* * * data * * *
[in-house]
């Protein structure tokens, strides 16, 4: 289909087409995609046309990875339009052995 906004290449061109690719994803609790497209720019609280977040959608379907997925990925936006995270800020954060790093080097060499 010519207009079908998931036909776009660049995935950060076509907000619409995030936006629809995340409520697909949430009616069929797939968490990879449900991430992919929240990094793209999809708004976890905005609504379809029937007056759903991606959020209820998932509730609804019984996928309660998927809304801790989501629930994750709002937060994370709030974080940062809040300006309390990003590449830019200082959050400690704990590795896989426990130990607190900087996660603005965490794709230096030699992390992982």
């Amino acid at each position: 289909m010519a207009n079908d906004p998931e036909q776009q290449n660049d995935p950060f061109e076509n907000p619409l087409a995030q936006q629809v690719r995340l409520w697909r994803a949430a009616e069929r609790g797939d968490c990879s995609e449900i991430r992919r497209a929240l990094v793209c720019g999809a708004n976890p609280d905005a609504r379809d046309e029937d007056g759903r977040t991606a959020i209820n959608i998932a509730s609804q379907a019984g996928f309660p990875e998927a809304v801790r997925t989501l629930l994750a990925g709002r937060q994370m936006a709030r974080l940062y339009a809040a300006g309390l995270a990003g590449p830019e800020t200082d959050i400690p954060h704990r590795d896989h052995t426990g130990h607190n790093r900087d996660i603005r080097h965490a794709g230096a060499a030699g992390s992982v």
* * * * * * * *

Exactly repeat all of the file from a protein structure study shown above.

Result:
[in-house]
């Protein structure tokens, strides 16, 4: 289909087409995609046309990875339009052995 906004290449061109690719994803609790497209720019609280977040959608379907997925990925936006995270800020954060790093080097060499 010519207009079908998931036909776009660049995935950060076509907000619409995030936006629809995340409520697909949430009616069929797939968490990879449900991430992919929240990094793209999809708004976890905005609504379809029937007056759903991606959020209820998932509730609804019984996928309660998927809304801790989501629930994750709002937060994370709030974080940062809040300006309390990003590449830019200082959050400690704990590795896989426990130990607190900087996660603005965490794709230096030699992390992982």
């Amino acid at each position: 289909m010519a207009n079908d906004p998931e036909q776009q290449n660049d995935p950060f061109e076509n907000p619409l087409a995030q936006q629809v690719r995340l409520w697909r994803a949430a009616e069929r609790g797939d968490c990879s995609e449900i991430r992919r497209a929240l990094v793209c720019g999809a708004n976890p609280d905005a609504r379809d046309e029937d007056g759903r977040t991606a959020i209820n959608i998932a509730s609804q379907a019984g996928f309660p990875e998927a809304v801790r997925t989501l629930l994750a990925g709002r937060q994370m936006a709030r974080l940062y339009a809040a300006g309390l995270a990003g590449p830019e800020t200082d959050i400690p954060h704990r590795d896989h052995t426990g130990h607190n790093r900087d996660i603005r080097h965490a794709g230096a060499a030699g992390s992982v």